THE BEAT OF THE EARTH
 

"The music was free-form, original, and unrehearsable, since it was all spontaneous. I remarked to Phil that it was the steady thrum one experienced when you went to a Love-In. All these small groups of musicians playing guitars, tambourines, flutes, auto-harps, bongos, anything that made sound, all simultaneously, created a type of orderly orchestral sound. The combined beats were primitive, primal, the beat of the earth..." 

 

INTRODUCTION

After being discovered by fans of underground psychedelia in the late 1980s, Orange County band BEAT OF THE EARTH's sole 1967 album has grown into a classic within the field, in spite of its rarity and lack of a reissue. The improvisational music on the album cannot be easily described but most who hear it agree that it represents a unique link between mid-1960s California teen sounds and the droning acid rock of the later era. I was able to connect with ex-band member Karen Darby who gracefully shared her memories of the band and its legendary leader Phil Pearlman. To my knowledge this is the first ever article on BEAT OF THE EARTH, whose reputation is likely to expand further as more and more people get to hear their unique music.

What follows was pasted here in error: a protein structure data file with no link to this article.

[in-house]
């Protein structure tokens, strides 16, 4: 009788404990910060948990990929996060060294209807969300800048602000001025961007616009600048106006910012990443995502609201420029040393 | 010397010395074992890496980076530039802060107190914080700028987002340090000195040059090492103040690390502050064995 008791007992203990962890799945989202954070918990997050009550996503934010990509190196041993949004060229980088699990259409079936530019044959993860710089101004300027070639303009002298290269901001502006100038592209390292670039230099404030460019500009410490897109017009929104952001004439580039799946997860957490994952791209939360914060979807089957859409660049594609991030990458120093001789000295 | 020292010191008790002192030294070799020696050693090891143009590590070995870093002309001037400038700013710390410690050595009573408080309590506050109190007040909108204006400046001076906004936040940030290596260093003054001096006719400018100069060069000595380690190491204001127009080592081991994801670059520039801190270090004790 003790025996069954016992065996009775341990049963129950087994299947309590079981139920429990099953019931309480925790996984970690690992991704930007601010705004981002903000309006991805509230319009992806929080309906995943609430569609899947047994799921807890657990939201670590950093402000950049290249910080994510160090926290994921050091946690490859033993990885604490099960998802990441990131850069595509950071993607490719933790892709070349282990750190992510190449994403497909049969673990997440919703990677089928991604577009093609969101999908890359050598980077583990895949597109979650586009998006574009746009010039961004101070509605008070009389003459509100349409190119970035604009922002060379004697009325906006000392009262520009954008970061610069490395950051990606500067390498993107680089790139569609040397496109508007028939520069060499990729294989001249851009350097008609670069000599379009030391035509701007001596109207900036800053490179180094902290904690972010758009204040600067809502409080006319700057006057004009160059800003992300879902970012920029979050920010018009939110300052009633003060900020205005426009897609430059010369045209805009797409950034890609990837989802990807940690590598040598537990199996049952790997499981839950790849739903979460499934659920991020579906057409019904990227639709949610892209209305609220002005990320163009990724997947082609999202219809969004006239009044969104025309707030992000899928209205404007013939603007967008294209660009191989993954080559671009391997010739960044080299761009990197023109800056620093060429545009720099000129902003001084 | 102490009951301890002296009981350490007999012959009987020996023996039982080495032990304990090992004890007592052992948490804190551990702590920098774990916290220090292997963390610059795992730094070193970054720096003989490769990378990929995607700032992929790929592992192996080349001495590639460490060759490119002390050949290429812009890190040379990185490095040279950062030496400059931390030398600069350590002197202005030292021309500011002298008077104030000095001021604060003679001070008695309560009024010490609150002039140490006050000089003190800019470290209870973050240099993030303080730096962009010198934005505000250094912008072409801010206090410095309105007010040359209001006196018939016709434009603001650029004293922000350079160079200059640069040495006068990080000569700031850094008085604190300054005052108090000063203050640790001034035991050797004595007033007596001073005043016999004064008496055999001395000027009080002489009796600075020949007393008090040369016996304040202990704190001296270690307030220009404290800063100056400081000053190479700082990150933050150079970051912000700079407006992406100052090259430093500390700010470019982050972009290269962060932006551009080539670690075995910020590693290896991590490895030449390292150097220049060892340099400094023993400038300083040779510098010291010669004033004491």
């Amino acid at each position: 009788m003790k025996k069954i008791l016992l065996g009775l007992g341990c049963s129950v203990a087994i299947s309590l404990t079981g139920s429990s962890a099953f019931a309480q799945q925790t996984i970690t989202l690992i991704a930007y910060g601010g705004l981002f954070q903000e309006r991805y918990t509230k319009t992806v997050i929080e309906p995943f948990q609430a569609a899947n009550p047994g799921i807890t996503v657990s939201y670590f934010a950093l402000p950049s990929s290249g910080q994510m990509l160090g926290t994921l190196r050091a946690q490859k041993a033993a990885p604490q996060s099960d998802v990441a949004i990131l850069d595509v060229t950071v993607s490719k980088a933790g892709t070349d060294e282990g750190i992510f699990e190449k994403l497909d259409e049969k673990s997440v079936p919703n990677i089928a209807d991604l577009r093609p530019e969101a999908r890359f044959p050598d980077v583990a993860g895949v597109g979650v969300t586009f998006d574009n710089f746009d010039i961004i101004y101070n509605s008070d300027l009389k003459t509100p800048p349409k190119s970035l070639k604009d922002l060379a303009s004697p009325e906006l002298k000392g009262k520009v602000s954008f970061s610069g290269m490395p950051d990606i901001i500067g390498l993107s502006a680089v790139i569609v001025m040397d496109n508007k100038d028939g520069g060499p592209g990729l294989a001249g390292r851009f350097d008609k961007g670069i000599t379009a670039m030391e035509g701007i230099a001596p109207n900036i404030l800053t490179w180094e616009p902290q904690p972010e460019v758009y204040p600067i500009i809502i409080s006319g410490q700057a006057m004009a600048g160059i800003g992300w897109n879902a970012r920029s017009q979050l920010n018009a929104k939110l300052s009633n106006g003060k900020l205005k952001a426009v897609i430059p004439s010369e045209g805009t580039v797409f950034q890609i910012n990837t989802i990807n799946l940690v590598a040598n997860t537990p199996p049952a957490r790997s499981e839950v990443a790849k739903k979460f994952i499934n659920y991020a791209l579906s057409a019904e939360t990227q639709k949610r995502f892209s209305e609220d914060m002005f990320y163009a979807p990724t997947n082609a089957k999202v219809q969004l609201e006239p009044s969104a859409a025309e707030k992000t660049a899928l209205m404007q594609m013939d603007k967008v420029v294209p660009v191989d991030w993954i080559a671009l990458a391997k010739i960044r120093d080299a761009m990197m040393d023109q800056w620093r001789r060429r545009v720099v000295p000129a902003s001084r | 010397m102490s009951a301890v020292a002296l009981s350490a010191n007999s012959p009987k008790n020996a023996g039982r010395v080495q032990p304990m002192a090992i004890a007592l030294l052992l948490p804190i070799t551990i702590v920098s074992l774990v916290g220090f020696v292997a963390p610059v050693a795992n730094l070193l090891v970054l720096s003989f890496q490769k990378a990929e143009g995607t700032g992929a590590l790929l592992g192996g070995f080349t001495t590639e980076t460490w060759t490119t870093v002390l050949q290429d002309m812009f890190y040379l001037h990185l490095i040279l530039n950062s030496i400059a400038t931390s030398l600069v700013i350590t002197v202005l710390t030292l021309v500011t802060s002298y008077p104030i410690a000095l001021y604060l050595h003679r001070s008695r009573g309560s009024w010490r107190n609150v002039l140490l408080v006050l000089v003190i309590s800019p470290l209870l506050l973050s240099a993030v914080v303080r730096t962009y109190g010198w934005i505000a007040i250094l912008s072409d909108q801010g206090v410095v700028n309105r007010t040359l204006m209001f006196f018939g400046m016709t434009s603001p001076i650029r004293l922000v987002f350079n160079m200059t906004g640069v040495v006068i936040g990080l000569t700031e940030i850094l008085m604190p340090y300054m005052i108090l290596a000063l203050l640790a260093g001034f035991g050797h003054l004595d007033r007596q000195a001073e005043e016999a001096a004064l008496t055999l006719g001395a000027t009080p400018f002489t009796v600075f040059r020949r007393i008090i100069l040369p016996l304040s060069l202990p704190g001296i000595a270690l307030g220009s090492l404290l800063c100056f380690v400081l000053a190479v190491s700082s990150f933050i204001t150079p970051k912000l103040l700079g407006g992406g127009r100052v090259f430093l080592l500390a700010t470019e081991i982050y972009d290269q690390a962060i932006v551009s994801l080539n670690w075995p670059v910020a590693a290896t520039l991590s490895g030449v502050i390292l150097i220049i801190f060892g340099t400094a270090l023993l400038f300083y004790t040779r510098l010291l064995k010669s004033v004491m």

KAREN DARBY INTERVIEW

Q: How was the BEAT OF THE EARTH group formed?

KAREN: Sometime in late 1966, early 1967 I connected with Phil Pearlman. He was brooding over the loss of a relationship with a gorgeous woman, and had been performing his own brand of very radical semi-surf, chrome-reverse-rim style music on electric guitar at a coffee house, then called Sid's Blue Beat, located at that time in a rundown, wonderfully dark old bar in front of the Balboa Pier, Newport Beach (Balboa Peninsula), Orange County, California. Unfortunately I wasn't old enough to frequent the place, but I had often walked by and heard the "beautiful-noise", music. A mutual friend of his and mine introduced Phil and I, or inadvertently brought us to each other's attention.